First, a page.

Lesson improvement study poses test for pupils: What do you think of it so far?

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A YORKSHIRE university is leading a European project to help teachers educate children in ethnically diverse classrooms by asking pupils how their lessons could be improved.

The three-year project being led by Hull University involves schools from the city alongside secondaries in Lisbon, Madrid and Manchester.

The research will examine how an increasing number of children from different ethnic backgrounds in a school can affect how a teacher does their job.

It aims to make lessons more inclusive for pupils. Building on findings from earlier research carried out in Hull schools, academics will be asking children at the participating schools for their own views.

Dr Kiki Messiou, from Hull University’s faculty of education, who is co-ordinating the project, said: “Our work with schools in Hull has demonstrated how children and young people can help teachers to think of new ways to improve their practices.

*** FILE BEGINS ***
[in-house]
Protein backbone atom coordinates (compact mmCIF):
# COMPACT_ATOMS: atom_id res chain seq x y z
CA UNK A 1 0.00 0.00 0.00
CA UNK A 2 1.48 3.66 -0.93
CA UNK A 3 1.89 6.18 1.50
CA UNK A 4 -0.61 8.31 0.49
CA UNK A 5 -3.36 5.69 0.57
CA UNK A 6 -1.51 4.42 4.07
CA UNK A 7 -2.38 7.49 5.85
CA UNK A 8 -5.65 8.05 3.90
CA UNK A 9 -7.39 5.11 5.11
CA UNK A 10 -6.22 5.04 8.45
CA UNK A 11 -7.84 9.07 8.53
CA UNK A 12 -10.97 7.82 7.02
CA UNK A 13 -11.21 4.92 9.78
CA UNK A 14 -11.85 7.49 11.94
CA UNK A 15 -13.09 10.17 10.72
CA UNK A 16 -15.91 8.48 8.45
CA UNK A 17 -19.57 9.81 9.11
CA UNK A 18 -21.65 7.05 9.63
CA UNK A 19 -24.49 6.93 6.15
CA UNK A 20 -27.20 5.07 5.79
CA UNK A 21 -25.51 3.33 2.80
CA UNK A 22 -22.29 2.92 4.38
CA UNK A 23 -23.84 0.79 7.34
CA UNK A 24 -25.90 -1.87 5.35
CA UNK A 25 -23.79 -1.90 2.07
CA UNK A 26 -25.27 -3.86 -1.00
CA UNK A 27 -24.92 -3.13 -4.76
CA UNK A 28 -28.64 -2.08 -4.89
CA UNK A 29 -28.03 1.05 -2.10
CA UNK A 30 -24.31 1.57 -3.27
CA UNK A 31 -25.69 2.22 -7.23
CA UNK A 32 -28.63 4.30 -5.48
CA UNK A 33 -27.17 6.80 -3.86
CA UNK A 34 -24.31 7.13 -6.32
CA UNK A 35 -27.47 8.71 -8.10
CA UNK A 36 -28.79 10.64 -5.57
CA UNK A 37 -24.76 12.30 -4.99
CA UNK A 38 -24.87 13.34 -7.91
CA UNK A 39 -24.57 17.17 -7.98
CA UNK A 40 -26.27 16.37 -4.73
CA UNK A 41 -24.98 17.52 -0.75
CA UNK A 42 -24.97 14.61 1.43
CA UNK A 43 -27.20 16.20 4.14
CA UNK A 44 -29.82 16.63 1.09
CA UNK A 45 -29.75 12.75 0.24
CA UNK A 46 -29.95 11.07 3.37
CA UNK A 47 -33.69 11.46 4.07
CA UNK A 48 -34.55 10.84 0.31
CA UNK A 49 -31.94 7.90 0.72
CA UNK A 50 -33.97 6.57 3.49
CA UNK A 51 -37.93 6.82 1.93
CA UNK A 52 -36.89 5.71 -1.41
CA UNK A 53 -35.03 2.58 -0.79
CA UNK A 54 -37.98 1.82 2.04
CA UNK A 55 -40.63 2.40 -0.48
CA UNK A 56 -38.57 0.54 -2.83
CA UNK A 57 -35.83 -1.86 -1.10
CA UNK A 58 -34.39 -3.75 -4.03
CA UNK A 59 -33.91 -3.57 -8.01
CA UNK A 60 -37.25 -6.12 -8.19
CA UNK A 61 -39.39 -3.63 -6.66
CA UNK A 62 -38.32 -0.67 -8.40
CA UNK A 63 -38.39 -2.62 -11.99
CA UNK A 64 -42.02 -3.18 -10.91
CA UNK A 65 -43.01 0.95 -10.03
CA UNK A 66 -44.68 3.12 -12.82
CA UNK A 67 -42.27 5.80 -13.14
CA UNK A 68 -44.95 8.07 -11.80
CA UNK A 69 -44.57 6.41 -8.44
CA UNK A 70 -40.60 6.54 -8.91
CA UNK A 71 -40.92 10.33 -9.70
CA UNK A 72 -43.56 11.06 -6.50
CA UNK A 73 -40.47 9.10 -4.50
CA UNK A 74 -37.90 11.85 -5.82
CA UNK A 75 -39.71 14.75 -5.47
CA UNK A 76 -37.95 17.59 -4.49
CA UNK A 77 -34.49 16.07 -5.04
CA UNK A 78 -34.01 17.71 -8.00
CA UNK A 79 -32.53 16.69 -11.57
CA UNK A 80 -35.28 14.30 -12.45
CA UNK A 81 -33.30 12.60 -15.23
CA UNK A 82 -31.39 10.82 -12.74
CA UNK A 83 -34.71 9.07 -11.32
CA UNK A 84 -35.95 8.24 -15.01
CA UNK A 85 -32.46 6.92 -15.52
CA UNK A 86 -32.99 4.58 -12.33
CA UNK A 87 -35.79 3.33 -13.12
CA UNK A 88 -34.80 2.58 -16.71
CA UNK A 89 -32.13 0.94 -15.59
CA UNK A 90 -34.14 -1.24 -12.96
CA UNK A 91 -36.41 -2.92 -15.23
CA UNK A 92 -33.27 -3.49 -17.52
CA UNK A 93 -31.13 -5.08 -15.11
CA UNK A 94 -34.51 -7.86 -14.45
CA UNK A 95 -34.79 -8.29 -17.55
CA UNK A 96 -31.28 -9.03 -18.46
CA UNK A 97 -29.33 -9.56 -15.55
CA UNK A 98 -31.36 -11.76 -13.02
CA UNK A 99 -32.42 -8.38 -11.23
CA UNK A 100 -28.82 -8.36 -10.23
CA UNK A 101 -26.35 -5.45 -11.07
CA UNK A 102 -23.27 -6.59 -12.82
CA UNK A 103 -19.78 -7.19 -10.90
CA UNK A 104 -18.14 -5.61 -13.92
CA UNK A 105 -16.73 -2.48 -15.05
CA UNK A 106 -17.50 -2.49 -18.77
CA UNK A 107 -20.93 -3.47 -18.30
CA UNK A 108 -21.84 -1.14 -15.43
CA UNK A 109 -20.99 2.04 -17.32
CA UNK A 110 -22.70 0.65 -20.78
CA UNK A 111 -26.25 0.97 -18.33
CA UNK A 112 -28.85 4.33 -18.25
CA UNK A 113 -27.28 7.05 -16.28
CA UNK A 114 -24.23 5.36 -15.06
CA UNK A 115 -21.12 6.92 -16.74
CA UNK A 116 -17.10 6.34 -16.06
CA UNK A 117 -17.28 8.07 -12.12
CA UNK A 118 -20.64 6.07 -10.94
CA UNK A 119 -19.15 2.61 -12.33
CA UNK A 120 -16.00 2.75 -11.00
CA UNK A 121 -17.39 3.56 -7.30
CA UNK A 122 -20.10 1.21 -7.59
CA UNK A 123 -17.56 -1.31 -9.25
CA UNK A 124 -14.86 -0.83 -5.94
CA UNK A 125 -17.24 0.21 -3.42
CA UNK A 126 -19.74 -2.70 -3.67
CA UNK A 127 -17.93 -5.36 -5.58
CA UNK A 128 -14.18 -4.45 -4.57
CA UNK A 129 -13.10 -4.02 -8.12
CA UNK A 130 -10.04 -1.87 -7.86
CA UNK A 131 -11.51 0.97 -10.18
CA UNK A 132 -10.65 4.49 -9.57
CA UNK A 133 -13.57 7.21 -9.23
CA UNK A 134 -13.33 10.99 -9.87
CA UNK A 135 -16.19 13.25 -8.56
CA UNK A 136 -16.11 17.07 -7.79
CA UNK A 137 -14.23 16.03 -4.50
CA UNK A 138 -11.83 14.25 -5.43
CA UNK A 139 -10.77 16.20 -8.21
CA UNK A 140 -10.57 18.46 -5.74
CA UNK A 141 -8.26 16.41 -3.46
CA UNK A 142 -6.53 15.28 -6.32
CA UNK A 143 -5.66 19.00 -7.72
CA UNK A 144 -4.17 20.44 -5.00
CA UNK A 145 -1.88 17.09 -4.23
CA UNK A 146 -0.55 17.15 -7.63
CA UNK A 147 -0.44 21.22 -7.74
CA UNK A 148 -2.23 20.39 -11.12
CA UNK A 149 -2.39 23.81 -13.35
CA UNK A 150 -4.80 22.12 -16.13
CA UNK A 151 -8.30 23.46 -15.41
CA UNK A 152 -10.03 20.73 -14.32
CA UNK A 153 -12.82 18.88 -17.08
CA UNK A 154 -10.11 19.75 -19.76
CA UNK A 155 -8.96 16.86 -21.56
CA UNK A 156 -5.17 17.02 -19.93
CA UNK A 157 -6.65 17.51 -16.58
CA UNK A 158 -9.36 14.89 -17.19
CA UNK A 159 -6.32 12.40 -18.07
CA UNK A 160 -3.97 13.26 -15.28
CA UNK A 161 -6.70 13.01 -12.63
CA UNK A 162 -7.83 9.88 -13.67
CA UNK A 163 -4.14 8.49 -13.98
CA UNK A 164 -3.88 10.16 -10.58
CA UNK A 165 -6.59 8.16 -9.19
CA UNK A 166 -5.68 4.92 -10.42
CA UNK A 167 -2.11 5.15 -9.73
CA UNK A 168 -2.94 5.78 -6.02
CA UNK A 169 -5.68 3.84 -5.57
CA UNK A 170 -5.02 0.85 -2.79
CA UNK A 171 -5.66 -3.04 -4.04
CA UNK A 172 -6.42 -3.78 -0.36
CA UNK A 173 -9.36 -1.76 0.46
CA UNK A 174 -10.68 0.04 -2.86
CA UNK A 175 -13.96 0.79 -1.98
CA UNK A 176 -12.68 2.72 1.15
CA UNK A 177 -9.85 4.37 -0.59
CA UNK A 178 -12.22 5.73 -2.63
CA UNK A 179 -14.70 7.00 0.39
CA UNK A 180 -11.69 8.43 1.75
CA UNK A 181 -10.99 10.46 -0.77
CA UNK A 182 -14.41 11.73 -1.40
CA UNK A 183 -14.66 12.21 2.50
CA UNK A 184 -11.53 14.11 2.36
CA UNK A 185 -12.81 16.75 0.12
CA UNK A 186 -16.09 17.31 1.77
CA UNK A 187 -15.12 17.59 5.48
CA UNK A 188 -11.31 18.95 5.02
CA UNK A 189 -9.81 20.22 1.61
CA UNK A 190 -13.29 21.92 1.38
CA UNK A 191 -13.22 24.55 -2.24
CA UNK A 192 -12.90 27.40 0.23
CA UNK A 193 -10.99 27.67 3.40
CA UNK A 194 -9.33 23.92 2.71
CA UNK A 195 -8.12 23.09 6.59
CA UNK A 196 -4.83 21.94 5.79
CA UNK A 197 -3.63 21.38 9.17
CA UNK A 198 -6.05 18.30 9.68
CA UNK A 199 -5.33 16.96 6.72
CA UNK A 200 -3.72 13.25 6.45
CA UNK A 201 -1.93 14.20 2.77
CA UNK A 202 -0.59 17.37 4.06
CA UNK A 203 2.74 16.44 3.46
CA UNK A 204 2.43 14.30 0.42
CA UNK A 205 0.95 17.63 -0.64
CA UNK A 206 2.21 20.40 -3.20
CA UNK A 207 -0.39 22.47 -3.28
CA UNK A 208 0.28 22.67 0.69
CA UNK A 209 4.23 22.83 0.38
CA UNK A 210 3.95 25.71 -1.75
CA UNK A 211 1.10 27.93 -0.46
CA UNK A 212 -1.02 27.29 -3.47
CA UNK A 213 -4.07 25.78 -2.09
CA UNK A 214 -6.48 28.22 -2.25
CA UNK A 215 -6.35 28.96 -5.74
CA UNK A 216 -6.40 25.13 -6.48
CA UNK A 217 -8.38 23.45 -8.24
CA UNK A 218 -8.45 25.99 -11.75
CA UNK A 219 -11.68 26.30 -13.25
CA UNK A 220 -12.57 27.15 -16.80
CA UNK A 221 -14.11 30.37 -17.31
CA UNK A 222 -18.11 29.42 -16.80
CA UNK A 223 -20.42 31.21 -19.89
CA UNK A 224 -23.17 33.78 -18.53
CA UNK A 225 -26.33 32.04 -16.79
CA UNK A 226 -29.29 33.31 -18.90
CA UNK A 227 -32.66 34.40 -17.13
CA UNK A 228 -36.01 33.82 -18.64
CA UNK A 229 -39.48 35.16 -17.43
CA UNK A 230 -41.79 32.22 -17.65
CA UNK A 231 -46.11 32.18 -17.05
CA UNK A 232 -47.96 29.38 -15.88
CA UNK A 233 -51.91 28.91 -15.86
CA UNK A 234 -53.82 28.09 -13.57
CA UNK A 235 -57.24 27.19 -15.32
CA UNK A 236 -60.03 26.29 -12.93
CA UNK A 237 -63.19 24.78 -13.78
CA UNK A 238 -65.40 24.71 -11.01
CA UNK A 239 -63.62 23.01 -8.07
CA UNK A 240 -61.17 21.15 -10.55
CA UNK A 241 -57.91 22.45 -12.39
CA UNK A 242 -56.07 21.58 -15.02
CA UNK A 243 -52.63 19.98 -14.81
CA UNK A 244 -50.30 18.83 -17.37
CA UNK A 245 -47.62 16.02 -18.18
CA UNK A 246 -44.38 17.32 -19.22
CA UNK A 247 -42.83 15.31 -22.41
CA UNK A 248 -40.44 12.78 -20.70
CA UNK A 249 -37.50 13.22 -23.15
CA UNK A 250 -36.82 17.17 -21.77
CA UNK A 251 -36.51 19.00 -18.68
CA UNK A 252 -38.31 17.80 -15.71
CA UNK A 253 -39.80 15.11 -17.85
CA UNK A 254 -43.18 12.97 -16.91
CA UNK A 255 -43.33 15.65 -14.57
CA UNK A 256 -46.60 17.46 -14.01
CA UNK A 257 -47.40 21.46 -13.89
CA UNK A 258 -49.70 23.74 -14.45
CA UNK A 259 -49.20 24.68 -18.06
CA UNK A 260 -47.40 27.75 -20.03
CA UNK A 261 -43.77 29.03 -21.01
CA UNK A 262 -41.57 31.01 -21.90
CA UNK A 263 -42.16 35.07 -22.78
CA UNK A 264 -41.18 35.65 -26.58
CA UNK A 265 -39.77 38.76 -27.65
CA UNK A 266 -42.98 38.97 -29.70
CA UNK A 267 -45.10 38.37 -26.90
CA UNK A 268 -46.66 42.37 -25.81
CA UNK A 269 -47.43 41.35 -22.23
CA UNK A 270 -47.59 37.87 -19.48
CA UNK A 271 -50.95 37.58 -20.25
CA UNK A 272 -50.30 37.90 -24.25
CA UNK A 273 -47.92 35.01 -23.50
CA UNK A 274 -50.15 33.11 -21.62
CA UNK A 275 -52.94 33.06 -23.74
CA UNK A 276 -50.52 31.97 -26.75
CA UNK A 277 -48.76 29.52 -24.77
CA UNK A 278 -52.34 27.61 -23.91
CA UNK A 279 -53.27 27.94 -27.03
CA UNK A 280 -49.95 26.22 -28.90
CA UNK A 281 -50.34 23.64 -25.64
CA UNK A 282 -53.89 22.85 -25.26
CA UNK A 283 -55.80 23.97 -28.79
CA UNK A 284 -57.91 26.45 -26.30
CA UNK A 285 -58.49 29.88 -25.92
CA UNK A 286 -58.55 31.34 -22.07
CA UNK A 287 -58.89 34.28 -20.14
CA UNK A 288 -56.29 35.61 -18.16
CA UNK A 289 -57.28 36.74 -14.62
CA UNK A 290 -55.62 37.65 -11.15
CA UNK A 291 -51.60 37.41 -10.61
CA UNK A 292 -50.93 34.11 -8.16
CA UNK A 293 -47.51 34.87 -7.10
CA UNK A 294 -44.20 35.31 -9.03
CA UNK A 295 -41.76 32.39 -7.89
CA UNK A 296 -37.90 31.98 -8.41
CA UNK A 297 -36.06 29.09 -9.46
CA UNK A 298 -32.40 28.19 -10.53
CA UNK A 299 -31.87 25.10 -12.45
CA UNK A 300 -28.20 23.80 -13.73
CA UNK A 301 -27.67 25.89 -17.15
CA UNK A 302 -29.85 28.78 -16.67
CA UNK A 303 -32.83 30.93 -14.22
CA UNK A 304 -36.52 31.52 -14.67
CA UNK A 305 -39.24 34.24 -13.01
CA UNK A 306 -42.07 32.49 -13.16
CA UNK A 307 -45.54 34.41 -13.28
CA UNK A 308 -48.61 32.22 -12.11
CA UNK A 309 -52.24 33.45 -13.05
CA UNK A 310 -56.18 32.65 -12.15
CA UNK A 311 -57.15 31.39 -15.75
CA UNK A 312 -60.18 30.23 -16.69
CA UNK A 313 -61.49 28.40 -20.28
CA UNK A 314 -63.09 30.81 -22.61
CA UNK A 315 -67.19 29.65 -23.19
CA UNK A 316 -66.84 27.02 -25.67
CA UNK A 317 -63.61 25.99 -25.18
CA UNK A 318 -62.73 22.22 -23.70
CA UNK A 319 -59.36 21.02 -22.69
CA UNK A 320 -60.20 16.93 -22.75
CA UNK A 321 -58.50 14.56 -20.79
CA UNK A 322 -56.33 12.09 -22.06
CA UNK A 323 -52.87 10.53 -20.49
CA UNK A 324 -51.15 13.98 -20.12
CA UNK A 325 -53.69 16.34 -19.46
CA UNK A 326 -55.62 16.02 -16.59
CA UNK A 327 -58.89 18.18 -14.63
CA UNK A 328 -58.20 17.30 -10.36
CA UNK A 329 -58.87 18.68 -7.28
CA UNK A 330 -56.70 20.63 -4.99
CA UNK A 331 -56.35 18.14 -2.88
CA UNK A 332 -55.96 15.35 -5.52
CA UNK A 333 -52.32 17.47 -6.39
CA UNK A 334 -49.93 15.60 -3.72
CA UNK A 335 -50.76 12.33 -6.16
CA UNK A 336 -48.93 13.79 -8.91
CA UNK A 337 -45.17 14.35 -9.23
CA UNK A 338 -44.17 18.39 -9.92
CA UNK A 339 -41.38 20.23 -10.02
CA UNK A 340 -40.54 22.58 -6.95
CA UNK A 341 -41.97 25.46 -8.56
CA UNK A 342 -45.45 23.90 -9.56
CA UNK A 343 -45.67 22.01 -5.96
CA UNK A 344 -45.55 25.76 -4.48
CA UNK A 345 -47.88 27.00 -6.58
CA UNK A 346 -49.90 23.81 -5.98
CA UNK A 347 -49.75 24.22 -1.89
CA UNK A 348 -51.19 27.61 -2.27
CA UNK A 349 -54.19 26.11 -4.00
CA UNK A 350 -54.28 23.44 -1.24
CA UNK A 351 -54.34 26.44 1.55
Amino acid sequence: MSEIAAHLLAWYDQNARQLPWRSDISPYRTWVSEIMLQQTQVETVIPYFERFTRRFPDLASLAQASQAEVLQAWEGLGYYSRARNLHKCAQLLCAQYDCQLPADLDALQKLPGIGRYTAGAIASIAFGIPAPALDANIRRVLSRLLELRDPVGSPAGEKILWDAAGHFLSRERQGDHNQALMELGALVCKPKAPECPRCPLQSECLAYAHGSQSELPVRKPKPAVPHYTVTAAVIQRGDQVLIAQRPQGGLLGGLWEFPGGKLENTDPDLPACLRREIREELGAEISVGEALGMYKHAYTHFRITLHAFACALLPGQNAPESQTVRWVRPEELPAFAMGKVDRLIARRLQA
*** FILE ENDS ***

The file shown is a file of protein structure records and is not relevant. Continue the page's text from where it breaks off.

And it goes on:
“The problem is that we have underestimated their role and, until now, their voices have been largely silent.

“Across Europe the biggest challenge facing teachers is that of responding to learner diversity. Increased population movement between countries has added to the urgency of this issue, with schools in most countries admitting more young people with ethnic, cultural and linguistic differences.”

The work is being supported by the European Union’s Lifelong Learning Programme and has been awarded a grant of more than £230,000.

Dr Messiou said the research would also look at improving ways in which schools teach children with special needs and those from poorer backgrounds.

She added: “There is widespread concern regarding the progress of students defined as having special educational needs and those from economically poor backgrounds who tend to lose out most starkly.”

Angela Martinson, the head at Newland School for Girls, in Hull, one of eight schools taking part, said: “We are very pleased to be part of this initiative. Catering for student differences is one of our priorities.”

Andrew Chubb, the principal of Archbishop Sentamu Academy in Hull, added: “We are all very interested in this exciting project and are looking forward to being involved with the international partners.”